Live Nude Girls (1995)
The Quick and the Dead (1995)
Braveheart (1995)
The Preacher’s Wife (1996)
Kingpin (1996)
Good Will Hunting (1997)
Best Laid Plans (1999)
The Haunting (1999)

Primary source: What’s On Netflix Now Note: this article was updated 11/3/14 with additional “Comings” and returning titles for November added in italics. 


About willmckinley

I'm a New York City-based writer, video producer, print journalist, radio/podcast host, and social media influencer. I've been a guest on Turner Classic Movies (interviewed by Robert Osborne), NPR, Sirius Satellite Radio, and the official TCM podcast. My byline has appeared in Slate.com and more than 100 times in the pages of NYC alt weeklies like The Villager and Gay City News. I'm also a social media copywriter for Sony's getTV and a contributor to four film-and-TV-related books: "Monster Serial," "Bride of Monster Serial," "Taste the Blood of Monster Serial," and "Remembering Jonathan Frid."
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9 Responses to Update: Netflix Classic Film Comings + Goings – November, 2014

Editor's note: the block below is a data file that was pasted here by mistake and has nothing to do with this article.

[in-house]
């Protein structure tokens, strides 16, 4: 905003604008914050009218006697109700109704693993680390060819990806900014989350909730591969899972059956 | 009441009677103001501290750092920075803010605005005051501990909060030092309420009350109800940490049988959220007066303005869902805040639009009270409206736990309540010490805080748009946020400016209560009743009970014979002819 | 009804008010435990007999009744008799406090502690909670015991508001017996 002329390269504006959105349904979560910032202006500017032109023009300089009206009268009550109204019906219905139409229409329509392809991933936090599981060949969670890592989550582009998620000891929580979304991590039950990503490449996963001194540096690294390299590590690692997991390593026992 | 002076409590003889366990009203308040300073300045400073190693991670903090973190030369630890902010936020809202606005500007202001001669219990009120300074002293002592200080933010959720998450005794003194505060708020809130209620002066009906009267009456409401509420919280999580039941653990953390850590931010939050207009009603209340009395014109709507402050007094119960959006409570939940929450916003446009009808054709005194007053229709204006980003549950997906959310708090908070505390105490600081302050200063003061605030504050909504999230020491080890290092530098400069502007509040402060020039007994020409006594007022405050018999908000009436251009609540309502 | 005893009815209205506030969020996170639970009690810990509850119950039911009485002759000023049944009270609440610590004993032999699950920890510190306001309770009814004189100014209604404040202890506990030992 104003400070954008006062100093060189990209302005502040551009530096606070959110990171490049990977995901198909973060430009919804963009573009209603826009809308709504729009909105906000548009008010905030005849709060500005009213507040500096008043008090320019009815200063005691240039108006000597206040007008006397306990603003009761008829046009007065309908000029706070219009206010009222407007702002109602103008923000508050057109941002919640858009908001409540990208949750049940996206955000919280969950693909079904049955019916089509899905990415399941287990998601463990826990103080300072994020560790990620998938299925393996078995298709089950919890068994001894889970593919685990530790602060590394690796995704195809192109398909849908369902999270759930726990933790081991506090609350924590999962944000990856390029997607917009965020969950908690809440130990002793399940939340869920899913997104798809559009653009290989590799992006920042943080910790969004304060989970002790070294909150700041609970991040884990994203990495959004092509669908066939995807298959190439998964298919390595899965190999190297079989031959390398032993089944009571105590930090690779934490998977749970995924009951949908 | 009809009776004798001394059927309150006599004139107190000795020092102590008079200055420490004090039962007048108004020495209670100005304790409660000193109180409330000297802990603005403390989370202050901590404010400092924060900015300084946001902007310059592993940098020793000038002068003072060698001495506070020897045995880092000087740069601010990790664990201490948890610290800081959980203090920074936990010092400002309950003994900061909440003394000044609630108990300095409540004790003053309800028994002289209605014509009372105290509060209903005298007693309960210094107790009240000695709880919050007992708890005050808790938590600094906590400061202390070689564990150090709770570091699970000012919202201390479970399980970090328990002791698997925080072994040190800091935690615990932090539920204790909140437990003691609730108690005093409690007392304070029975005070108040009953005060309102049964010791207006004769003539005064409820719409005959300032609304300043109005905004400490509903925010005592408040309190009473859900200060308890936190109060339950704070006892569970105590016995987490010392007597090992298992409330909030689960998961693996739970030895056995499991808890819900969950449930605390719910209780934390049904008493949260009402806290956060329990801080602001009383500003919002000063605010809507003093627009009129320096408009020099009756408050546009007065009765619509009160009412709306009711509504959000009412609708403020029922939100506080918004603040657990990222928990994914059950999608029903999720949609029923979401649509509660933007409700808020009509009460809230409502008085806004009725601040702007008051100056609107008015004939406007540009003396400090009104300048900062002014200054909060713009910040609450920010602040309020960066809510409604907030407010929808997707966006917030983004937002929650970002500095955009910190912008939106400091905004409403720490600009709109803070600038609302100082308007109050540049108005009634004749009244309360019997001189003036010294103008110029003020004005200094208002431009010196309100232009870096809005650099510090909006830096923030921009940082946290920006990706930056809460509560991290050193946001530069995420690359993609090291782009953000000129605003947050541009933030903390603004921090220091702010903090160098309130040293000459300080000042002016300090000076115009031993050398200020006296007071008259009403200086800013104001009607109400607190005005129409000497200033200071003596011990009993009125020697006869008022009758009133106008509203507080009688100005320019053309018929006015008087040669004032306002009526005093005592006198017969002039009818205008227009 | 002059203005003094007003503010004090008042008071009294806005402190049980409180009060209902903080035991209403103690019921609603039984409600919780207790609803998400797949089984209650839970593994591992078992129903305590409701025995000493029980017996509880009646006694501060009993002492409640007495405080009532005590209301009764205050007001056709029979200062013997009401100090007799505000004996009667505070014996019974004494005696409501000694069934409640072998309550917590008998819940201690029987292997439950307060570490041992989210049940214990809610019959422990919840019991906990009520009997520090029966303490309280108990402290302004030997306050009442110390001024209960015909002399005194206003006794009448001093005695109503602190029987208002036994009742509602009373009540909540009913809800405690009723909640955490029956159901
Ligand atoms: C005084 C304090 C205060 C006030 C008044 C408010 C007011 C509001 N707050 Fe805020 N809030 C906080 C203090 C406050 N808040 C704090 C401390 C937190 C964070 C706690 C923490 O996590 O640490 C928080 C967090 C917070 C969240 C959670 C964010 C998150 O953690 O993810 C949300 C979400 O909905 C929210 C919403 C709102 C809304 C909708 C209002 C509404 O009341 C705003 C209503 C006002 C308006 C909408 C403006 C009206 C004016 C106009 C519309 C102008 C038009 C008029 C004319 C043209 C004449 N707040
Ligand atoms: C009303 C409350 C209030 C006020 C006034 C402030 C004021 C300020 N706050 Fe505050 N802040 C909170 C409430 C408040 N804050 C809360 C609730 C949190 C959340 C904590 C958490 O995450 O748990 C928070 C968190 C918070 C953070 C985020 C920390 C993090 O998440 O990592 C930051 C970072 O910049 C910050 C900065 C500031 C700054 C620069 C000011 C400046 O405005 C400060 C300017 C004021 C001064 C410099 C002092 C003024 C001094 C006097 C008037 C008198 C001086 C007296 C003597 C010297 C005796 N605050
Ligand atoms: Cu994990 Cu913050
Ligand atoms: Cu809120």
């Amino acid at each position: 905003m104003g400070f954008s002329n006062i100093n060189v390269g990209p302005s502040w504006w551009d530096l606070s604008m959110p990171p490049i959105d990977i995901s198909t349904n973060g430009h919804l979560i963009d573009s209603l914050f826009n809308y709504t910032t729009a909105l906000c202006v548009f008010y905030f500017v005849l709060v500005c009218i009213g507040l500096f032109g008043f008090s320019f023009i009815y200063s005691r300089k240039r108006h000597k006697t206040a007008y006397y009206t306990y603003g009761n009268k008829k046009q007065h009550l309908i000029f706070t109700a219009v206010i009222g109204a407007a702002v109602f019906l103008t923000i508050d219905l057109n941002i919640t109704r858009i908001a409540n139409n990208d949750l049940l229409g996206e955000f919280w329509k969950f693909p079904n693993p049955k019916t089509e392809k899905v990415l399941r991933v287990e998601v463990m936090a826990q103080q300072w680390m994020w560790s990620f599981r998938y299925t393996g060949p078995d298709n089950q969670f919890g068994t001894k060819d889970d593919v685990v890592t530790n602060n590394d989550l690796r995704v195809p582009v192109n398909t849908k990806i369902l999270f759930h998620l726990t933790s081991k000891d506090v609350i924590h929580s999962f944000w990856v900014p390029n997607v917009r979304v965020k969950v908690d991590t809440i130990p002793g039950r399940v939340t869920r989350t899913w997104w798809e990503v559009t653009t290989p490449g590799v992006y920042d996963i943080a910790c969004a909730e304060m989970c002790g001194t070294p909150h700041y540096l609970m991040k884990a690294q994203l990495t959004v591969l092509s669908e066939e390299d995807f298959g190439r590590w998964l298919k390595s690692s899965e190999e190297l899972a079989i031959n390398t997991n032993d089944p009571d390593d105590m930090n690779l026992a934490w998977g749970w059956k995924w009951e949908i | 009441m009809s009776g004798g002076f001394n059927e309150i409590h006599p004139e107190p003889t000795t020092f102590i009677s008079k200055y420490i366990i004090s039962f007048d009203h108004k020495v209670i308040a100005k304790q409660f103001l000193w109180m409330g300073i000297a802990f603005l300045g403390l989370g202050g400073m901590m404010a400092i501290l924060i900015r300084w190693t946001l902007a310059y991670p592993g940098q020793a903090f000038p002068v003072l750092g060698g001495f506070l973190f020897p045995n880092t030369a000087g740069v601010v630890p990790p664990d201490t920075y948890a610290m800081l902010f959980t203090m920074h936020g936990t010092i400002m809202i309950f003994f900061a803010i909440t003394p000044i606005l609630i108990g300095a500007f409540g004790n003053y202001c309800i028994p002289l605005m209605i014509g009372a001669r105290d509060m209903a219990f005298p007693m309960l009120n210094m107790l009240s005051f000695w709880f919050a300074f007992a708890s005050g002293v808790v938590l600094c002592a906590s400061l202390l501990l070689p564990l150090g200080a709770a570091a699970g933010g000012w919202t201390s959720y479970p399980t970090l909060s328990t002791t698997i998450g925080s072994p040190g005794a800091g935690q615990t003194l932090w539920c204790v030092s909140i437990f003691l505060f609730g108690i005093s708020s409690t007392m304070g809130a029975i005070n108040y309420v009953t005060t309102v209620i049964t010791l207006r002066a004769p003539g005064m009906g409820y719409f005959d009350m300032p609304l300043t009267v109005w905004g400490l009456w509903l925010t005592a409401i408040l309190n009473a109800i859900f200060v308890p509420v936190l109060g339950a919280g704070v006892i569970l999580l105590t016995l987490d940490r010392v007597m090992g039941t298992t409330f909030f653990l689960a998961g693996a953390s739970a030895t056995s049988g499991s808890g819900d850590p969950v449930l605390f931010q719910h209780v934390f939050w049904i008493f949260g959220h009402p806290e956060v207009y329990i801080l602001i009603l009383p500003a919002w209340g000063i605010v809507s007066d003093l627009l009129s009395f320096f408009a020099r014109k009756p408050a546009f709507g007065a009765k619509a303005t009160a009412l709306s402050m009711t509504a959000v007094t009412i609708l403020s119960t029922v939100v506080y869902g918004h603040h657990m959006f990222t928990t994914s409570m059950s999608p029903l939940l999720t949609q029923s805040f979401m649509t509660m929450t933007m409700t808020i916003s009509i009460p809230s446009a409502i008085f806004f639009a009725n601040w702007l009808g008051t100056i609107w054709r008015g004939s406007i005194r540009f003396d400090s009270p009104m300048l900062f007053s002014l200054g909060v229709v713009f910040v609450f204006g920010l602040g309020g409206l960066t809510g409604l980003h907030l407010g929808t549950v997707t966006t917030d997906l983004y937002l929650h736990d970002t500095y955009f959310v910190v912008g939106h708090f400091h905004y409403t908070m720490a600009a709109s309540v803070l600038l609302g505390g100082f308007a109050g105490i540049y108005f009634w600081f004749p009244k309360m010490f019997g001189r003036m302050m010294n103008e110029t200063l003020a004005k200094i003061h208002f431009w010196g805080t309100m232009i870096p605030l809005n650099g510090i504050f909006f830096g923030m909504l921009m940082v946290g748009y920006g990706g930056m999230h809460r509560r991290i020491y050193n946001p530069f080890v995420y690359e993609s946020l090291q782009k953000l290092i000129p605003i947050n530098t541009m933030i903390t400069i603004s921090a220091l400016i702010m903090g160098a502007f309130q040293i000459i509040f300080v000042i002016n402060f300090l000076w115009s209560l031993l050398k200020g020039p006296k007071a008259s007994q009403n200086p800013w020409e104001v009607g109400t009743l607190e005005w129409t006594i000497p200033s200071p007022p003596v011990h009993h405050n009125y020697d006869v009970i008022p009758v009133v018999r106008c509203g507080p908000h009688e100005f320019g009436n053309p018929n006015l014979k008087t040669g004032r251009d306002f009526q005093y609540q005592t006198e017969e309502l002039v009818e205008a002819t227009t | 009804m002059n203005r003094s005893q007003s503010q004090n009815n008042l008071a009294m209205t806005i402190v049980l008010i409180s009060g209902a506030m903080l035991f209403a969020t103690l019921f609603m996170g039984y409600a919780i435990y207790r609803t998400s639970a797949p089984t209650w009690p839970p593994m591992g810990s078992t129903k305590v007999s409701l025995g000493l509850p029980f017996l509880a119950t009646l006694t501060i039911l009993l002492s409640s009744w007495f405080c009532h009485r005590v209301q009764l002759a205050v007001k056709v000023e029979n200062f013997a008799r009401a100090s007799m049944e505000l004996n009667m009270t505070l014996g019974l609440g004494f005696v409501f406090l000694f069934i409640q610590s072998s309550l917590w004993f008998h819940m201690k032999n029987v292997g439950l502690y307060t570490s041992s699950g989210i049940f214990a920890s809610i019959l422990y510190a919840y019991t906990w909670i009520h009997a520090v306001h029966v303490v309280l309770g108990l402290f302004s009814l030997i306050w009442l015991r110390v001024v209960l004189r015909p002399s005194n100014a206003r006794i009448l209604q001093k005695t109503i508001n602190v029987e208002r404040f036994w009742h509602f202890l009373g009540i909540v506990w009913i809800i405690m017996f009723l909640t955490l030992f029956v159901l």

1. Jennifer says:

    When Netflix first started, it seemed like such a great thing. We’d be able to see all of those hard-to-find movies we could never get at Blockbuster! Now I can’t even get the movies I want to watch from them on DVD, much less on streaming. They just aren’t interested in classic movie viewers at all.

  2. And nothing before the 1960s. 😦

  3. While I do agree that everything should be available if possible (and I suspect that content rights owners are the primary reason it is not). A lot of the stuff on the “Out” list is not a big loss, but there are some very important and great movies on the “in” list. I would say you are gaining better movies than you’re losing. At least as far as this one goes.